george hancockstefanOn Monday, January 19, 2015 I went to a service honoring Martin Luther King, Jr. I went for multiple reasons. I went to honor a great American and international leader. I went to honor him because his teachings have helped me tremendously. I went to honor him because he preached nonviolence. I went to honor him because I believe his teachings have the greatest potential of bringing the whites and the blacks of America together. I went to honor him because he trusted God for change in human hearts, while doing his part to create this change.

I came with some observations that seem contradictory and both sides need to take a careful look at what is happening.

I want to start by saying to my white brothers and sisters that they still do not get it. Over 500 people attended and I am gracious when I say that about 10% of the audience was white. Most of us whites do not have black friends and when we have celebrations like the Martin Luther King Jr., very few of us make an effort to go (even though it is a federal holiday and many of us have a day off). It is important for some people, but not important for us.

I want to say to my black brothers and sisters that a three hour program will not be a magnetic program for most people. There were so many things that could have been left out.  One can listen only so many times to cutesy things or to people that were given three minutes and took thirteen, or endure late starts because some of the main participants are habitually late.

I know very few whites with a good sense of rhythm, and I am among the worst. After a while, it becomes comical to see how ridiculous we look when we attempt movements that have frozen somewhere in our blood.

In contrast with our absence of rhythm, it was glorious to see a black kid that was barely one year old sit on his mother’s shoulders and move his whole body in step with the drums and the organ. Many years ago, the black church introduced liturgical worship dance and it is a fantastic part of worship that I have not seen imitated anywhere else.

As a white person, I am aware of the part that I have played in the horrible history of this nation. I am aware of the historical horrors perpetuated by slavery, lynching, housing discrimination, and the benefits reaped simply by being white in this time.  However, there comes a time when one has repented and asked forgiveness so many times that once again asking forgiveness from God and the neighborhood becomes simple theater.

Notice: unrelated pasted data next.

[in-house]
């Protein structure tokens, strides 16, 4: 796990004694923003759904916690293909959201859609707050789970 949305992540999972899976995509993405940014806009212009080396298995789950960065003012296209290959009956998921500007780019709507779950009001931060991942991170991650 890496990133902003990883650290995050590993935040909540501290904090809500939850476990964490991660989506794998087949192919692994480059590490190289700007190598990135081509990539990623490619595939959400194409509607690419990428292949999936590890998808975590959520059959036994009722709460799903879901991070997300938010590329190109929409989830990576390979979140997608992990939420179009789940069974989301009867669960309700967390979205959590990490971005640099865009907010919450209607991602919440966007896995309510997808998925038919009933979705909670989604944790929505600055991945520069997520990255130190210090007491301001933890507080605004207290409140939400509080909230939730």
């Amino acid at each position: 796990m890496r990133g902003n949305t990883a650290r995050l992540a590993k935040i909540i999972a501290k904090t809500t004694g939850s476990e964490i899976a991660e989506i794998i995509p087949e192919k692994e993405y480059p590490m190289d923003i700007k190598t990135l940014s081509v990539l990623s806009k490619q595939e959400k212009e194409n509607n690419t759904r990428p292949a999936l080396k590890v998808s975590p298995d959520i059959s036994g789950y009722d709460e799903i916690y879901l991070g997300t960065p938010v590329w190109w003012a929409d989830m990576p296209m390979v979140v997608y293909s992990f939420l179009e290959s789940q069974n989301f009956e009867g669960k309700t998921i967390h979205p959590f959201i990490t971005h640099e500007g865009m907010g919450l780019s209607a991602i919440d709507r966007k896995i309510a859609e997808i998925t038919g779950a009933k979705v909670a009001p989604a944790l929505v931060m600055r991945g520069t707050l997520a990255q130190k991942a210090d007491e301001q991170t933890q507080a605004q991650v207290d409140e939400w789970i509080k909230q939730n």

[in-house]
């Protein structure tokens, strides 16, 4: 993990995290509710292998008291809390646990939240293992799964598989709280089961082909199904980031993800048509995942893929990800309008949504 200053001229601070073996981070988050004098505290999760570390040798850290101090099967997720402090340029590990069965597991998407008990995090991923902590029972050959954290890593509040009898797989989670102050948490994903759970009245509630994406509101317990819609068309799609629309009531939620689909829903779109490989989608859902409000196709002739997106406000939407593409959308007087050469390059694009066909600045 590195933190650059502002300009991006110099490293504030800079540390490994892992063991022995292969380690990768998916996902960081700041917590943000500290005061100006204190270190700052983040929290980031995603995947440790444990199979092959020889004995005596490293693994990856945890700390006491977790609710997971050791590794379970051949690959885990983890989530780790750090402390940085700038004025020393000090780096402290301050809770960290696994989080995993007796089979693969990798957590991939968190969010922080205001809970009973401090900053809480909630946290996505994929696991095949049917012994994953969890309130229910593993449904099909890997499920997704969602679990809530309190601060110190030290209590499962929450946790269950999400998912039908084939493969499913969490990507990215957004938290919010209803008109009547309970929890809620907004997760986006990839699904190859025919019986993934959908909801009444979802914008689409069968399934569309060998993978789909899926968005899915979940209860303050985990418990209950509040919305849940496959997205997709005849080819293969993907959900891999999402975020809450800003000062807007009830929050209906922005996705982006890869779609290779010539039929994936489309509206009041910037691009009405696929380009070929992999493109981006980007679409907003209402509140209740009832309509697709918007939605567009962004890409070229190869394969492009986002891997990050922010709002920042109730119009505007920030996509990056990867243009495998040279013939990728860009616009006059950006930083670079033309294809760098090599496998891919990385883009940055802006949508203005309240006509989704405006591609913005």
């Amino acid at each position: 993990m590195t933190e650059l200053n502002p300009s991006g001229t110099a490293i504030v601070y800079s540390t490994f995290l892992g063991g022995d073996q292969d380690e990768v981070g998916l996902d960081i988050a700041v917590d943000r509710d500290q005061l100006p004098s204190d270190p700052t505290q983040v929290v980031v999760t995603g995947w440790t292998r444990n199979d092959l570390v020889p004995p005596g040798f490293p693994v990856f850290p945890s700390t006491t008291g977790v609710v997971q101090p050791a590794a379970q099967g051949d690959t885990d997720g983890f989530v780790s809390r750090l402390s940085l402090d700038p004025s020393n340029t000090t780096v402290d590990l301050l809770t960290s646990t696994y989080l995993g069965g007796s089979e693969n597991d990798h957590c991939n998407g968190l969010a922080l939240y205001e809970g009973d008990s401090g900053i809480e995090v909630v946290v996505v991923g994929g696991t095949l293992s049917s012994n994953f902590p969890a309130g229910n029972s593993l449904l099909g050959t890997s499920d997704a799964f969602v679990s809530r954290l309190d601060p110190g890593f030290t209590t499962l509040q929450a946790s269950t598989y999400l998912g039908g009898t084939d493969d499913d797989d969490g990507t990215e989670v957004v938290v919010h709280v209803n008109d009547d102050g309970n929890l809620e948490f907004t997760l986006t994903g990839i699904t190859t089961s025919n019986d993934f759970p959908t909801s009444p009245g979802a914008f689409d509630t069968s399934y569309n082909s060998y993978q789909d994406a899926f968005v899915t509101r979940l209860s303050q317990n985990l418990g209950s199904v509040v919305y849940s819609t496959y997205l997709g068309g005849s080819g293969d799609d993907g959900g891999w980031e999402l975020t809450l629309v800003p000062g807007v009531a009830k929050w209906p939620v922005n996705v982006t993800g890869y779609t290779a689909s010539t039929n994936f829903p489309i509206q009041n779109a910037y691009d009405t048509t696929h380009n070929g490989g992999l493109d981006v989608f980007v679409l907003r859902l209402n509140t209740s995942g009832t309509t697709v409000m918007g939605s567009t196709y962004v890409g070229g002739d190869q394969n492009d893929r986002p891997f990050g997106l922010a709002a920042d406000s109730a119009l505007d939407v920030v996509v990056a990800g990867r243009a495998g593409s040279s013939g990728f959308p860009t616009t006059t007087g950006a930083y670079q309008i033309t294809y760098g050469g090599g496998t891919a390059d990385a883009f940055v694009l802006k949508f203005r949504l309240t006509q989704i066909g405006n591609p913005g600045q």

The expression “we have gained a lot, but there is much more to be gained” that is used so often in the black communities does not tell me too much. I am familiar with Dr. King’s beloved community concept, but when I sit down at the table with people who want to accomplish it, the only thing that I hear is the redistribution of wealth. That economical system was tried in Russia, Eastern Europe, China, and Cuba, and the results were disastrous.

What I find often among the white Christians is that we do not believe that God can move in our current reality.  Most of the whites trust their money to Wall Street, their politics to their senators, and their defense to the military which they hope will be number one for many centuries to come.

What I find among the black Christians is their firm belief that God is still moving in history.  There is an undivided line between Moses and Martin Luther King, between Esther and Harriet Tubman that God is on the side of the oppressed and He will bring justice to those who cry out to Him.

It was fantastic to be at this celebration with one of my daughters and to see how much the teachings of Dr. Martin Luther King Jr. have become a part of her understanding  of who she is and how these teachings will shape her life as the next generations of blacks and whites will forge the American future.

As this American future is forged, I hope we will learn how to commemorate Martin Luther King and his work in a way that our entire nation will join in the celebration of his life and work, regardless of color or ethnicity. The greatest honor we can bestow would be to celebrate as one nation. To quote Coretta Scott King, “Whether you are African-American, Hispanic or Native American, whether you are Caucasian or Asian-American, you are part of the great dream Martin Luther King, Jr. had for America. This is not a black holiday; it is a peoples’ holiday.” I pray we can move in this direction in the future, celebrating the dream of a great visionary leader by living it, on MLK Day and every day.